We had a morning for Verona, we wished we had a whole week. A lesser-known jewel of Italy’s Veneto region, this charming city immediately claimed our hearts as we walked through its marble-paved streets following a hand-drawn map of the biggest highlights as recommended by our friendly host at Castion Veronese. It was only by chance, really, that we decided to come here and it turned out to be one of the highlights of the trip.

The city is best known as the setting for Shakespeare’s Romeo and Juliet. Hordes of tourists congregate at Casa di Guilietta to catch a glimpse of Juliet’s balcony and have their picture taken with a bronze statue of the fictional lover down in the courtyard. Custom dictates that if you rub her left breast you will find luck in love. We didn’t do that (after 10 years of marriage, if we’re not lucky in love yet, we never will be!), but instead milled about for a while, watching people pose, kiss in front of the gate filled to the brim with lovers’ locks and scribble romantic messages on the walls.

Afterwards, on our way down to the river, we stumbled upon a market in the Piazza delle Erbe where I bought a tasty treat and Gareth indulged in some souvenir shopping. From there we ambled past Torre dei Lamberti, Verona’s tallest tower, until we found ourselves on the banks of the river Aldige. The 14th century Castelvecchio beckoned, but we’d had enough of art in Florence, so decided to rather appreciate it from afar.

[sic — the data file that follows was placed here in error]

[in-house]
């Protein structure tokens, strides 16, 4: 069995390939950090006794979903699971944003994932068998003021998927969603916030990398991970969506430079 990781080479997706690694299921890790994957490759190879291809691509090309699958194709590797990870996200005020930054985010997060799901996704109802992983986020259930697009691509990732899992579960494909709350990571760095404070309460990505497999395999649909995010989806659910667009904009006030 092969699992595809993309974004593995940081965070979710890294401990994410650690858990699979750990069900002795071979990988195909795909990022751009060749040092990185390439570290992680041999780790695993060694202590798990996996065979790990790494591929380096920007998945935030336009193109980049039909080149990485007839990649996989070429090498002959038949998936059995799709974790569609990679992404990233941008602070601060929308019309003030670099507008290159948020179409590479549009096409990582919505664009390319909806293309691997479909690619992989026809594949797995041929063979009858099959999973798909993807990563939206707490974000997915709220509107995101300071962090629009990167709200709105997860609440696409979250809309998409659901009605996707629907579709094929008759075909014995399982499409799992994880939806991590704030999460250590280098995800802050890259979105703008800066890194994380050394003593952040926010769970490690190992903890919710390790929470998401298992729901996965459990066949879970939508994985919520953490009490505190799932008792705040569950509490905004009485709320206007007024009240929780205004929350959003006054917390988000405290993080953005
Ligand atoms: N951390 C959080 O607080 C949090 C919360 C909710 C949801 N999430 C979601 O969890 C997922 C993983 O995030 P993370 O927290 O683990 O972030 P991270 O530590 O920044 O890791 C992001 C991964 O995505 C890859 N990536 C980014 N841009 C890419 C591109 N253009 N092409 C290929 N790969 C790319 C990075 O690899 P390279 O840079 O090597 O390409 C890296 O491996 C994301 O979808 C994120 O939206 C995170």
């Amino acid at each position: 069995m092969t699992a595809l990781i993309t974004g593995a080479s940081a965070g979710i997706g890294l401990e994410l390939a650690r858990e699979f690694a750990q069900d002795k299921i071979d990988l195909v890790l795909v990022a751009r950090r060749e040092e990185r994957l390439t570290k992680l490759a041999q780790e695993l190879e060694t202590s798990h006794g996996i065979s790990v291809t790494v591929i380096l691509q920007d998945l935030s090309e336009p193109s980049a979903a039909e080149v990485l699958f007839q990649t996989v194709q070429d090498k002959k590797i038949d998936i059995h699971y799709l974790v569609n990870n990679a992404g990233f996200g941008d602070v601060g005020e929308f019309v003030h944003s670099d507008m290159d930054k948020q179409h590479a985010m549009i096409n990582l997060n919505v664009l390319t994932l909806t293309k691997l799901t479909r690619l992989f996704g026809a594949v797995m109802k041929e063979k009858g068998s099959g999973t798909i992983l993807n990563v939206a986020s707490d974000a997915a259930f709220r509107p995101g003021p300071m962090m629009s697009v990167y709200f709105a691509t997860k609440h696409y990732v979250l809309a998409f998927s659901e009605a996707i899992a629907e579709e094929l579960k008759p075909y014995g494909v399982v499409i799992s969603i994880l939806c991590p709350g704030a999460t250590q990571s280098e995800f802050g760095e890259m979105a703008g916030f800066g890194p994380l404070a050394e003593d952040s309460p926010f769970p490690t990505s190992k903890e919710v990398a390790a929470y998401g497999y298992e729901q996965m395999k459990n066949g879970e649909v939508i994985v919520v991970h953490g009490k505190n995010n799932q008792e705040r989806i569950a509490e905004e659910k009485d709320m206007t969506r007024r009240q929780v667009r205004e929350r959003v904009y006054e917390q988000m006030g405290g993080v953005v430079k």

Although not mentioned on our map, we came across the Verona cathedral. Not much for the eye on the outside, the interior overwhelmed with its Gothic marble arches and Renaissance artwork. I particularly liked the main chapel’s white walls highlighting the frescoed dome above.

Verona is also home to an enormous Roman amphitheater which dominates the Piazza Bra. It could host more than 30,000 spectators in ancient times and is still a popular venue for operatic performances. On the other side of the square the remains of an old Roman gate, the Porta Borsari, marks the end of the old town and of our visit.

I’m not sure whether I loved this city so much because it had been my first visit, but I would highly recommend spending a few days here. It seems like the perfect place for two star-crossed lovers to meet.

For more posts in the Ciao Italy 2014 series, click here.

Sunday, July 5, 2015

Gallivanting Around Lake Garda